The eight-year-old atheist
Every Wednesday, when I was 8 years of age, I would leave school an hour early with about 10 other children to walk to a nearby home for time-release-bible-study. As the door to the house opened, our host would greet us with a smile and tins of butter cookies. After gorging ourselves on butter cookies, we would sit down in her living room where we learned about Jesus through felt board stories and cool songs like “I am a C-H-R-I-S-T-I-A-N”:
God bless these faithful women for the ways that they shared the love of Jesus with us. I did not know it at the time, but according to my Enneagram scores, I’m pretty strong on the “challenger”, and looking back I can see it as early as 8-years-old. I was that kid in the group that sought to interrupt the teachers and be a nuisance to the rest of the class. One week I had had enough and loudly proclaimed to the teachers and children that all this Jesus stuff was rubbish and that there was no God. Everyone sat in awkward silence for a few moments, and then I was walked into the dining room where I sat while the kids finished their story. I got no gold star that day. These faithful women asked that I not come back, which of course mortified my parents!
My parents rightly appropriated a penitence befitting my pugnacious persistence. The very next week my mom accompanied me to meet with the leader of the group. I had an entire week to dwell on my wrongdoings (more my disruptive presence than my disbelieve) and the things that I would say to the teacher. I dreaded that moment when I had to be vulnerable, to feel embarrassed, and to own up to my rebellion. But mom faithfully came along to make sure that I did the deed. That Wednesday I came to the teacher, told her what I had done wrong and asked for forgiveness. She genuinely offered me forgiveness, but I never did go back to this group. This was not the first time in life I needed to ask for forgiveness, and it will surely not be the last, but there is something powerfully transformative that happens to us when we must ruminate on our misdeeds in anticipation of someone else’s offer of forgiveness. The same is true when we think about our relationship to God. This is one of the reasons that the Church has set Advent and Lent apart as seasons of penitence (symbolized by purple vestments).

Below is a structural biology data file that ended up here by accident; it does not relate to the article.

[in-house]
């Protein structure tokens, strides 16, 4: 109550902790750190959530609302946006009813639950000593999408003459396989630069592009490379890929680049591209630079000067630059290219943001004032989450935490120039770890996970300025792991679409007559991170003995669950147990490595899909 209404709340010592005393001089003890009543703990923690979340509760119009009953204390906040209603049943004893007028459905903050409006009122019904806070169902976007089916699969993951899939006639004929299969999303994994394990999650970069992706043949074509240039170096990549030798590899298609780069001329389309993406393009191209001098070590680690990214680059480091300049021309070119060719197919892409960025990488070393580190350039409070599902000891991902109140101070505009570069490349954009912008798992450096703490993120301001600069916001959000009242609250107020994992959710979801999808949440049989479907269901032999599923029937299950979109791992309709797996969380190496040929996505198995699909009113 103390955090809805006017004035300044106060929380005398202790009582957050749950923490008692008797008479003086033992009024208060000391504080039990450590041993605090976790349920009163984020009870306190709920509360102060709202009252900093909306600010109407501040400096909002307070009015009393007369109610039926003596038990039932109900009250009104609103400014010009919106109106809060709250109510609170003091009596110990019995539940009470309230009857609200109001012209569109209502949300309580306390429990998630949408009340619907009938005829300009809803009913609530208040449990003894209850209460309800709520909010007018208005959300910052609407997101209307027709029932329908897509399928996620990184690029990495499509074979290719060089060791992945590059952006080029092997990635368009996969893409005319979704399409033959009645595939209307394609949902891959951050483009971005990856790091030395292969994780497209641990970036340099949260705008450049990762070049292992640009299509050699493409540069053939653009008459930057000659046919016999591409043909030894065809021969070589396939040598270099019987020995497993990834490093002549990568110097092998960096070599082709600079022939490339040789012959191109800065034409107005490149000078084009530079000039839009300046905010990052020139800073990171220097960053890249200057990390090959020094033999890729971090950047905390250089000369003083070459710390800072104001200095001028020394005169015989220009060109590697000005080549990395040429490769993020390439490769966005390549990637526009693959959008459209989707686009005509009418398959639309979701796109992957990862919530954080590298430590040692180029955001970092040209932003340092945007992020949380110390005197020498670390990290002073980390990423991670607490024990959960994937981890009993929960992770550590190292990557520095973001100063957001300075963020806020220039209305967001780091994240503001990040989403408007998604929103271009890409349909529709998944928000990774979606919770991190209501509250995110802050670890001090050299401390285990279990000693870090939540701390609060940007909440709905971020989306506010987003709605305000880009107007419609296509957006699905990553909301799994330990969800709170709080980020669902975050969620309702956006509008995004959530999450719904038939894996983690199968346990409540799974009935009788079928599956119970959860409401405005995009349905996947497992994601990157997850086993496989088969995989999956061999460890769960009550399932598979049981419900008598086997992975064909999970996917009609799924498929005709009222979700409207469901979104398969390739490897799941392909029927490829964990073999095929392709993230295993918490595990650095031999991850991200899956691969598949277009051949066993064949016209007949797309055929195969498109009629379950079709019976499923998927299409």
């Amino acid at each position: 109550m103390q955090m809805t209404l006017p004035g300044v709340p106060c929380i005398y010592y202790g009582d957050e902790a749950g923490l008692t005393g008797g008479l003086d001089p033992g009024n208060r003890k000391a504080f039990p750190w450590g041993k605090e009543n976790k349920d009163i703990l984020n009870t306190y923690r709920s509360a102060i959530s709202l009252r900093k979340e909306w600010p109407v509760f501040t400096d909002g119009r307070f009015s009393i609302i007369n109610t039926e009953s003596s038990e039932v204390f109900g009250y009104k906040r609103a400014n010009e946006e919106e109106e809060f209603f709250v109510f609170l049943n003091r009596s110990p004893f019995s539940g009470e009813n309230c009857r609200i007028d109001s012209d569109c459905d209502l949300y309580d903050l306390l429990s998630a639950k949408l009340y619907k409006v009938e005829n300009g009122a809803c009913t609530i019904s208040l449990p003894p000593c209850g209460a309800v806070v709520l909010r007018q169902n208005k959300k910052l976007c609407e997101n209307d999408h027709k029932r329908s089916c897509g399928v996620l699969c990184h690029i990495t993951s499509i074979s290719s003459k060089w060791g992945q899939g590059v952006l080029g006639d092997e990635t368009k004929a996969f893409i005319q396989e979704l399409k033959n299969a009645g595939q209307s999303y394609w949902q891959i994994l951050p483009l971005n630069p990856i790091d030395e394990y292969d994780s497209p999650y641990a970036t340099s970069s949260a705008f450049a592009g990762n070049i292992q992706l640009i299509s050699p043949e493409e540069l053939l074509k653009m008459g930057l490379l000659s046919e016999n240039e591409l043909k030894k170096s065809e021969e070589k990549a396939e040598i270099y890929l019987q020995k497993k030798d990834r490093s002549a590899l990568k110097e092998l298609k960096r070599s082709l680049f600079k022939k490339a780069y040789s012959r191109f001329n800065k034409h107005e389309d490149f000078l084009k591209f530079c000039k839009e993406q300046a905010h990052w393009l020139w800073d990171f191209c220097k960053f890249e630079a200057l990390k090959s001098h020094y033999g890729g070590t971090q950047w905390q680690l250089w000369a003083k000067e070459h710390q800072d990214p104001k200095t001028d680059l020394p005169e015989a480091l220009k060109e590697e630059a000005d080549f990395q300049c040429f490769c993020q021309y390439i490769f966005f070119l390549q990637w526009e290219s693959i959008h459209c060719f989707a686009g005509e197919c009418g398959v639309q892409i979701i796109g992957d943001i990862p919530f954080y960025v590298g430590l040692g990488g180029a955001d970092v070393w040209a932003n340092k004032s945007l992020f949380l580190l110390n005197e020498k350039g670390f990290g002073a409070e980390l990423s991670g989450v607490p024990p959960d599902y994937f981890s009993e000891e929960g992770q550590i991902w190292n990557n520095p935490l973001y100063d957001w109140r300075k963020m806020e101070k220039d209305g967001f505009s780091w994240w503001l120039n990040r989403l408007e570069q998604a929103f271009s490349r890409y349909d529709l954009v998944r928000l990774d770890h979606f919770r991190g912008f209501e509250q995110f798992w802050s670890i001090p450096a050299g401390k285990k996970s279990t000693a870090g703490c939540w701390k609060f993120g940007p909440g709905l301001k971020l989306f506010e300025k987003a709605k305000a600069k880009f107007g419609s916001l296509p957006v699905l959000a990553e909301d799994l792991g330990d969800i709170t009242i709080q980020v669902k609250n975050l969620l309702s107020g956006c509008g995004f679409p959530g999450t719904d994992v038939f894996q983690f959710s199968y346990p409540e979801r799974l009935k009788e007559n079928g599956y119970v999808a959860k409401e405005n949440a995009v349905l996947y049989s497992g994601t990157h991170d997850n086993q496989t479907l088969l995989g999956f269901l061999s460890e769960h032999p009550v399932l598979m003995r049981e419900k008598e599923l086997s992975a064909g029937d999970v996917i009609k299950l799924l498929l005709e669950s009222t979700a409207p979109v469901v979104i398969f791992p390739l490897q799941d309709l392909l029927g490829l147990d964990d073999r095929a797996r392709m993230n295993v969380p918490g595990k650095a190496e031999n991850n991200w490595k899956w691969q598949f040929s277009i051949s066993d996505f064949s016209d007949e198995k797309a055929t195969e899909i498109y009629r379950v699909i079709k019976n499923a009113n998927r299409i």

During Advent, we will be offering morning prayer (see liturgy here) on December 5, 12, and 19 from 7-7:35am, then again on December 24 at 8am (at Restoration Anglican Church). In the course of morning prayer we will have a chance to confess our sins corporately and receive the forgiveness offered by God through the work of Christ. And yet if I am honest, I know that there are so many times that I pray the prayer of confession without adequately thinking of what needs confessing, and then once it is done, having forgotten what I just confessed. One practice of the Church that helps us to cast aside our specific stumbling blocks and be renewed in our life in Christ is the practice of private confession (what we call the Reconciliation of Penitents). The following book has been an incredible help to me:
The benefit of private confession has been described beautifully in this way,
“The responsibility of spelling out our sins in confession counteracts our tendency to be fuzzy and general in our penitence…False notions of guilt and self-blame can be set aside, and real responsibility for our omissions and transgressions taken up. Because in confession we need to make ourselves intelligible to another person, we have to cut to the chase and own up to what we have done and not done, painstakingly finding the words to name our particular sins…As a result we can move past the blur of hazy guilt feelings to a sharp and liberating penitence.” (Go in Peace: The Art of Hearing Confessions, 28).
As we look forward to planting Incarnation Anglican Church in South Arlington, both corporate and private confession will be a regular part of our sacramental life together. We all need God’s healing and this is another platform for God to meet us with His healing grace. After morning prayer on December 5, 12, and 19, we (Fr. Nathan and me) will be available to hear confessions from the end of morning prayer until 8am. If you would like to schedule a time slot for this, or if you would like to chat more about this practice and how to make it a regular rhythm of your life, please email me at firstname.lastname@example.org. I would love to talk more.
-Fr. Morgan Reed, Church Planter at Restoration Anglican Church